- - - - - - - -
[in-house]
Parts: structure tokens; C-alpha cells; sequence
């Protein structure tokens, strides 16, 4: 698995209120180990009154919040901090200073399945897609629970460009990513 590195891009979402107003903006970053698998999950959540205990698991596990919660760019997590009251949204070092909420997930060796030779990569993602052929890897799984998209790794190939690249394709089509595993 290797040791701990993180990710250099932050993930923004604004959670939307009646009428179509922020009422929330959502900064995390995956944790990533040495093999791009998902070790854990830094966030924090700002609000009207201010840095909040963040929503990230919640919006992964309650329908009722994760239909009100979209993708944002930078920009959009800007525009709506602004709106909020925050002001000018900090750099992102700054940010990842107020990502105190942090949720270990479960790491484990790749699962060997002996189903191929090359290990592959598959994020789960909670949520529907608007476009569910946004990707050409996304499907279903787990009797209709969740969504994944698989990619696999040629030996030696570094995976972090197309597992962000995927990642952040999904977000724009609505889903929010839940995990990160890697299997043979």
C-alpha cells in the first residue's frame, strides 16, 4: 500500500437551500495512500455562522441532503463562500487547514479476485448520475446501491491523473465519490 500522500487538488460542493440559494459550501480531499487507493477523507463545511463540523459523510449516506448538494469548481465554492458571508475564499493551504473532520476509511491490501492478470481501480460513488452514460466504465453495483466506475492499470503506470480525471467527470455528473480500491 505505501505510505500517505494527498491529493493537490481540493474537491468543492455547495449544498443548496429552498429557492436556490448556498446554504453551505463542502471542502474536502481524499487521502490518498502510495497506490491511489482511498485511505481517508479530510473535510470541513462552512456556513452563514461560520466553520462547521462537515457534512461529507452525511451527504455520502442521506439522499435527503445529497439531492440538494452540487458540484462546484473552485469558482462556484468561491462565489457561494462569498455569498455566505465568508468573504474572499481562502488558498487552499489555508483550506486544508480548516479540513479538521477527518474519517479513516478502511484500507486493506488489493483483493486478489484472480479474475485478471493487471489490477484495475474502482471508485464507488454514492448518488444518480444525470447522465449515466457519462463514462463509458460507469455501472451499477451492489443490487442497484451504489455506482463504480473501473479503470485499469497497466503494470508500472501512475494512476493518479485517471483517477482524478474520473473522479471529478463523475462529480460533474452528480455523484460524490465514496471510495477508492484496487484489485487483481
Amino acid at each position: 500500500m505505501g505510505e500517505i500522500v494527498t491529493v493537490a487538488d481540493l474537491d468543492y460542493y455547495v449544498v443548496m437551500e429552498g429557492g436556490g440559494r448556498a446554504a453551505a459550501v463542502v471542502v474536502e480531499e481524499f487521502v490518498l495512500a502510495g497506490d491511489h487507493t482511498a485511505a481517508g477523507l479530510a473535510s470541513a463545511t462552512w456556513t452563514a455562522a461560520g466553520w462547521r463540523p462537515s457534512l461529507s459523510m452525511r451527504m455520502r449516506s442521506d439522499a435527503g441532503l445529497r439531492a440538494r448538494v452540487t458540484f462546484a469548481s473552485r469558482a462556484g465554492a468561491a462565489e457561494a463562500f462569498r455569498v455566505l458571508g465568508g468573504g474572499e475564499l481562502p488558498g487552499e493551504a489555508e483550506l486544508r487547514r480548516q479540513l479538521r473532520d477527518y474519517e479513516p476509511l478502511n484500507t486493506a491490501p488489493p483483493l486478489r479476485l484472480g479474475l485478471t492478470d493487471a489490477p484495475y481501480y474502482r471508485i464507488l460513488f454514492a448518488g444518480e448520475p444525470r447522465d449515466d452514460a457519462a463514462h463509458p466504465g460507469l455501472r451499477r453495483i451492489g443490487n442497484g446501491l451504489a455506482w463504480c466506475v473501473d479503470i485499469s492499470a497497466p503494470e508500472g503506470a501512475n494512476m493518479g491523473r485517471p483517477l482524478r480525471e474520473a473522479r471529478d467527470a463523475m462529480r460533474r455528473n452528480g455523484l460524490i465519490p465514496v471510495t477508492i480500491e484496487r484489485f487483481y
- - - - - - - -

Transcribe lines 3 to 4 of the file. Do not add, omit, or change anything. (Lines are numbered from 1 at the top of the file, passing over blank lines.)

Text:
């Protein structure tokens, strides 16, 4: 698995209120180990009154919040901090200073399945897609629970460009990513 590195891009979402107003903006970053698998999950959540205990698991596990919660760019997590009251949204070092909420997930060796030779990569993602052929890897799984998209790794190939690249394709089509595993 290797040791701990993180990710250099932050993930923004604004959670939307009646009428179509922020009422929330959502900064995390995956944790990533040495093999791009998902070790854990830094966030924090700002609000009207201010840095909040963040929503990230919640919006992964309650329908009722994760239909009100979209993708944002930078920009959009800007525009709506602004709106909020925050002001000018900090750099992102700054940010990842107020990502105190942090949720270990479960790491484990790749699962060997002996189903191929090359290990592959598959994020789960909670949520529907608007476009569910946004990707050409996304499907279903787990009797209709969740969504994944698989990619696999040629030996030696570094995976972090197309597992962000995927990642952040999904977000724009609505889903929010839940995990990160890697299997043979």
C-alpha cells in the first residue's frame, strides 16, 4: 500500500437551500495512500455562522441532503463562500487547514479476485448520475446501491491523473465519490 500522500487538488460542493440559494459550501480531499487507493477523507463545511463540523459523510449516506448538494469548481465554492458571508475564499493551504473532520476509511491490501492478470481501480460513488452514460466504465453495483466506475492499470503506470480525471467527470455528473480500491 505505501505510505500517505494527498491529493493537490481540493474537491468543492455547495449544498443548496429552498429557492436556490448556498446554504453551505463542502471542502474536502481524499487521502490518498502510495497506490491511489482511498485511505481517508479530510473535510470541513462552512456556513452563514461560520466553520462547521462537515457534512461529507452525511451527504455520502442521506439522499435527503445529497439531492440538494452540487458540484462546484473552485469558482462556484468561491462565489457561494462569498455569498455566505465568508468573504474572499481562502488558498487552499489555508483550506486544508480548516479540513479538521477527518474519517479513516478502511484500507486493506488489493483483493486478489484472480479474475485478471493487471489490477484495475474502482471508485464507488454514492448518488444518480444525470447522465449515466457519462463514462463509458460507469455501472451499477451492489443490487442497484451504489455506482463504480473501473479503470485499469497497466503494470508500472501512475494512476493518479485517471483517477482524478474520473473522479471529478463523475462529480460533474452528480455523484460524490465514496471510495477508492484496487484489485487483481